Rashid v Chief Constable of West Yorkshire Police [2020] EWHC 2522 (QB), [2020] All ER (D) 02 (Oct) – Parklane Plowden Chambers

Posted November 19th, 2020 in accidents, evidence, insurance, necessity, news, police, road traffic, wrongful arrest by sally

‘The court held that whereas reasonable grounds for suspecting someone has committed an offence sets a low evidential hurdle, the second requirement for an arrest to be lawful (for the Police to prove that there were reasonable grounds to believe the arrest was “necessary”) sets a comparatively high evidential hurdle and the police could not objectively evidence that the arrest was “necessary” when the GP would have been prepared to voluntarily attend the police station and the reasons given by the Police for the “necessity” of arresting the GP were baseless.’

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Parklane Plowden Chambers, 11th November 2020

Source: www.parklaneplowden.co.uk

How to apply the DPA – Panopticon

Posted January 16th, 2015 in data protection, disclosure, freedom of information, necessity, news by sally

‘Section 40 of FOIA is where the Freedom of Information Act (mantra: disclose, please) intersects with the Data Protection Act 1998 (mantra: be careful how you process/disclose, please).’

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Panopticon, 15th January 2015

Source: www.panopticonblog.com

Right to die: the issues before the Supreme Court – Halsbury’s Law Exchange

Posted January 21st, 2014 in assisted suicide, crime, defence, evidence, necessity, news, Supreme Court by sally

‘Tony Nicklinson lost his legal battle in 2012 for a judicial ruling that, were his wife to administer life-ending drugs to him at his express request, she would not be liable to prosecution for murder.’

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Halsbury’s Law Exchange, 20th January 2014

Source: www.halsburyslawexchange.co.uk

JO v GO and others – WLR Daily

Posted December 17th, 2013 in Court of Protection, jurisdiction, law reports, mental health, necessity, Scotland by sally

JO v GO and others [2013] EWHC 3932 (COP); [2013] WLR (D) 495

‘The English Court of Protection had no jurisdiction under section 7(1)(a) of the Mental Capacity Act 2005 to exercise its functions under the Act in relation to an incapacitated adult no longer habitually resident in England and Wales. In the case of an adult lacking capacity to decide where to live, habitual residence could in principle be lost and another habitual residence acquired without the need for any court order or other formal process. Provided that the removal had not been wrongful the doctrine of necessity applied; what was required was a decision taken by a relative or carer which was reasonable, arrived at in good faith and taken in the best interests of the assisted person. There was nothing in the 2005 Act to displace that approach.’

WLR Daily, 13th December 2013

Source: www.iclr.co.uk

Right-to-die man awaits court ruling – BBC News

Posted July 31st, 2013 in appeals, assisted suicide, human rights, medical ethics, necessity, news by sally

“The Court of Appeal is due to rule on the case of a paralysed man who wants to be helped to die.”

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BBC News, 31st July 2013

Source: www.bbc.co.uk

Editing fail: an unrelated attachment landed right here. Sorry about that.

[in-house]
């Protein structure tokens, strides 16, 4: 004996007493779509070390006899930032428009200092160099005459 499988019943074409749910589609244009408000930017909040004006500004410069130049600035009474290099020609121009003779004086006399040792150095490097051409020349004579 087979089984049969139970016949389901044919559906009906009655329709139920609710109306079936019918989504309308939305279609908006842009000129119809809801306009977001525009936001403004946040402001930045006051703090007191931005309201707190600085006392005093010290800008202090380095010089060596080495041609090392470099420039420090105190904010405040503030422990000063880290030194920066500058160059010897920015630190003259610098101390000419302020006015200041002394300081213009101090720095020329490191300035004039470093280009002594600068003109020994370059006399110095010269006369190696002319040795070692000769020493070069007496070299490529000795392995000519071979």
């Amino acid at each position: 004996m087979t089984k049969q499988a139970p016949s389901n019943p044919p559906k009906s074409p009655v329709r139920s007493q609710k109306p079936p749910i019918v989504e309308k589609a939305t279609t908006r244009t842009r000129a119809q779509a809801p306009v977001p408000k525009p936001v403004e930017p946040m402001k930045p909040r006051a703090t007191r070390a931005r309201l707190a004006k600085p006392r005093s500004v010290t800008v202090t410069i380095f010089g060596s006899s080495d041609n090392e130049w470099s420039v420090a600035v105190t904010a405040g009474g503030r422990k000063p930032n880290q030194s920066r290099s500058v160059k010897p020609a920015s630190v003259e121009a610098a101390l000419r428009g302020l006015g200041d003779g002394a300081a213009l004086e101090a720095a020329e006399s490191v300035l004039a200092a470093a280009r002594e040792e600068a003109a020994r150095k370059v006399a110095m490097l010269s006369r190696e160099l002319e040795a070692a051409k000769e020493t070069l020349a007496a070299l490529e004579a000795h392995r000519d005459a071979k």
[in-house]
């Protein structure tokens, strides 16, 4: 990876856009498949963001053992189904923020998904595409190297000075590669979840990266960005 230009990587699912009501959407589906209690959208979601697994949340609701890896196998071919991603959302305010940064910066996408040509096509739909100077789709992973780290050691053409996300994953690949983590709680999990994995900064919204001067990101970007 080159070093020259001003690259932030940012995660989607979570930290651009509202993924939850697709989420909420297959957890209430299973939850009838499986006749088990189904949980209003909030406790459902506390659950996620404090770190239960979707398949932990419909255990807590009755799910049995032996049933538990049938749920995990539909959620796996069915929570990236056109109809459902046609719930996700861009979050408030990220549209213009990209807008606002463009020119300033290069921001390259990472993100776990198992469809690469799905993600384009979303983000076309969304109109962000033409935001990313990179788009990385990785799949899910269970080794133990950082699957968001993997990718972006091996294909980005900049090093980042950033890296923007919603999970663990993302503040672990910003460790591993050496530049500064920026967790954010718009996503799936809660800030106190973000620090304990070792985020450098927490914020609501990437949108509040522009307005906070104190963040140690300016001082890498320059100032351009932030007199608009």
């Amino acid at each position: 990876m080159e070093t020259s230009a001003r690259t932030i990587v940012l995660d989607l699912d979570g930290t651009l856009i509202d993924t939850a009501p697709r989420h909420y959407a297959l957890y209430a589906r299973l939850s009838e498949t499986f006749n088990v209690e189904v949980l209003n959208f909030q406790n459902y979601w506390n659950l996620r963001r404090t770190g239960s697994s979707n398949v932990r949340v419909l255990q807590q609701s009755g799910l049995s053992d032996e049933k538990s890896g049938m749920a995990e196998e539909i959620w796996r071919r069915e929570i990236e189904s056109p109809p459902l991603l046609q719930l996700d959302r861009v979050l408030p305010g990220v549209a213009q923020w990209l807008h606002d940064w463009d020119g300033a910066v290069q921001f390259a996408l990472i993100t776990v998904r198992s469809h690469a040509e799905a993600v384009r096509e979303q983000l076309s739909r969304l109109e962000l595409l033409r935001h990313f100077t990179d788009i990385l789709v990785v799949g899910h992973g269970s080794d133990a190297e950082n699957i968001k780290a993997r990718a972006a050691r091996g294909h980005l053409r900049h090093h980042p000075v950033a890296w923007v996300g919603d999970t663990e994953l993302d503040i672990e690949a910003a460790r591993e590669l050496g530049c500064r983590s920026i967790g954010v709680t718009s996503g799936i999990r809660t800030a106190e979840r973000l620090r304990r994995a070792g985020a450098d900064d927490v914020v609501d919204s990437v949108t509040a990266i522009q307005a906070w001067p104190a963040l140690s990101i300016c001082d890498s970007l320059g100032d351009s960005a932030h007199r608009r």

Regina (Nicklinson) v Ministry of Justice (Attorney General and another intervening); Regina (AM) v Director of Public Prosecutions and others (Same intervening) – WLR Daily

Posted August 20th, 2012 in assisted suicide, EC law, euthanasia, human rights, law reports, murder, necessity by sally

Regina (Nicklinson) v Ministry of Justice (Attorney General and another intervening); Regina (AM) v Director of Public Prosecutions and others (Same intervening) [2012] EWHC 2381 (Admin); [2012] WLR (D) 248

“The court should not depart from the long established position that voluntary euthanasia was murder unless article 8 of the Convention for the Protection of Human Rights and Fundamental Freedoms required that it be recognised as a possible defence to a murder charge under the doctrine of necessity, which was not the case.”

WLR Daily, 16th August 2012

Source: www.iclr.co.uk

BC Supreme Court grasps the nettle in right to die case – UK Human Rights Blog

Posted June 21st, 2012 in assisted suicide, necessity, news by sally

“Interest in the ‘locked-in syndrome’ cases currently before the High Court runs high. We posted here on the permission granted to locked-in sufferer Tony Nicklinson to seek an advance order from the court that would allow doctors to assist him to die under the common law defence of necessity.”

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UK Human Rights Blog, 21st June 2012

Source: www.ukhumanrightsblog.com

Regina v S(C) – WLR Daily

Posted March 2nd, 2012 in child abduction, child abuse, law reports, necessity by tracey

Regina v S(C): [2012] EWCA Crim 389;  [2012] WLR (D)  54

“Where the purpose of a legislative scheme was to ensure that a child could be subject to the protection of the court, there would be no defence of necessity available in respect of the offence of removing a child from the jurisdiction of England and Wales.”

WLR Daily, 29th February 2012

Source: www.iclr.co.uk

Regina (Ghai) v Newcastle upon Tyne City Council – Times Law Reports

Regina (Ghai) v Newcastle upon Tyne City Council

Queen’s bench Division

“The orthodox Hindu belief in the necessity of open-air cremation as a manifestation of belief within the meaning of article 9 of the European Convention on Human Rights was limited by statutory provisions which were justified under article 9.2 of the Convention.”

The Times, 18th May 2009

Source: www.timesonline.co.uk